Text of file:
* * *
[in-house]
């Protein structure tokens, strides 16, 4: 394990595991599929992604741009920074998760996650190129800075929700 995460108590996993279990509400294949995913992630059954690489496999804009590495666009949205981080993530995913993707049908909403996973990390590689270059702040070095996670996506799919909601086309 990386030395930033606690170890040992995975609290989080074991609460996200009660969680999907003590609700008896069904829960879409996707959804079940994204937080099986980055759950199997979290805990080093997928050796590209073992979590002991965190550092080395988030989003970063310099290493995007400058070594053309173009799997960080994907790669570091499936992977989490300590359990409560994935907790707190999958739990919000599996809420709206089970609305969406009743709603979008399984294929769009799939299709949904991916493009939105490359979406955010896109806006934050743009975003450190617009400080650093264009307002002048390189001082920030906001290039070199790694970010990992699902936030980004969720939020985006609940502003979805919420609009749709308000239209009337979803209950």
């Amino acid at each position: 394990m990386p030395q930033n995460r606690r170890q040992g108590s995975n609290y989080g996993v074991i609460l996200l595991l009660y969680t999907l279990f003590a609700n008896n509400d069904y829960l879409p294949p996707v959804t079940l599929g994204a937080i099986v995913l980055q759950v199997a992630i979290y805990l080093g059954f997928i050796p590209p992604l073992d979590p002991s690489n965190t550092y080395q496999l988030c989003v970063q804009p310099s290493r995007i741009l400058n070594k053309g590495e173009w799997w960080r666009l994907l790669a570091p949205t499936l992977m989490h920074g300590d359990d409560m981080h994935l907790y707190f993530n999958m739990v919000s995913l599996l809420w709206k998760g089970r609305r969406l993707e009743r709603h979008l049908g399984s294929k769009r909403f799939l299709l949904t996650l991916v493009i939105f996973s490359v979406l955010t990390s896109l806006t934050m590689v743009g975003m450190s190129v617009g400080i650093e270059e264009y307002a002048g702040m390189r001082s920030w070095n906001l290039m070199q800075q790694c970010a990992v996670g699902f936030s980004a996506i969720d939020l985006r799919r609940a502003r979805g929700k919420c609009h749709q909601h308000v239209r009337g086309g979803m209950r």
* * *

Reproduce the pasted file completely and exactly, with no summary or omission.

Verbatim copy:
[in-house]
């Protein structure tokens, strides 16, 4: 394990595991599929992604741009920074998760996650190129800075929700 995460108590996993279990509400294949995913992630059954690489496999804009590495666009949205981080993530995913993707049908909403996973990390590689270059702040070095996670996506799919909601086309 990386030395930033606690170890040992995975609290989080074991609460996200009660969680999907003590609700008896069904829960879409996707959804079940994204937080099986980055759950199997979290805990080093997928050796590209073992979590002991965190550092080395988030989003970063310099290493995007400058070594053309173009799997960080994907790669570091499936992977989490300590359990409560994935907790707190999958739990919000599996809420709206089970609305969406009743709603979008399984294929769009799939299709949904991916493009939105490359979406955010896109806006934050743009975003450190617009400080650093264009307002002048390189001082920030906001290039070199790694970010990992699902936030980004969720939020985006609940502003979805919420609009749709308000239209009337979803209950």
């Amino acid at each position: 394990m990386p030395q930033n995460r606690r170890q040992g108590s995975n609290y989080g996993v074991i609460l996200l595991l009660y969680t999907l279990f003590a609700n008896n509400d069904y829960l879409p294949p996707v959804t079940l599929g994204a937080i099986v995913l980055q759950v199997a992630i979290y805990l080093g059954f997928i050796p590209p992604l073992d979590p002991s690489n965190t550092y080395q496999l988030c989003v970063q804009p310099s290493r995007i741009l400058n070594k053309g590495e173009w799997w960080r666009l994907l790669a570091p949205t499936l992977m989490h920074g300590d359990d409560m981080h994935l907790y707190f993530n999958m739990v919000s995913l599996l809420w709206k998760g089970r609305r969406l993707e009743r709603h979008l049908g399984s294929k769009r909403f799939l299709l949904t996650l991916v493009i939105f996973s490359v979406l955010t990390s896109l806006t934050m590689v743009g975003m450190s190129v617009g400080i650093e270059e264009y307002a002048g702040m390189r001082s920030w070095n906001l290039m070199q800075q790694c970010a990992v996670g699902f936030s980004a996506i969720d939020l985006r799919r609940a502003r979805g929700k919420c609009h749709q909601h308000v239209r009337g086309g979803m209950r």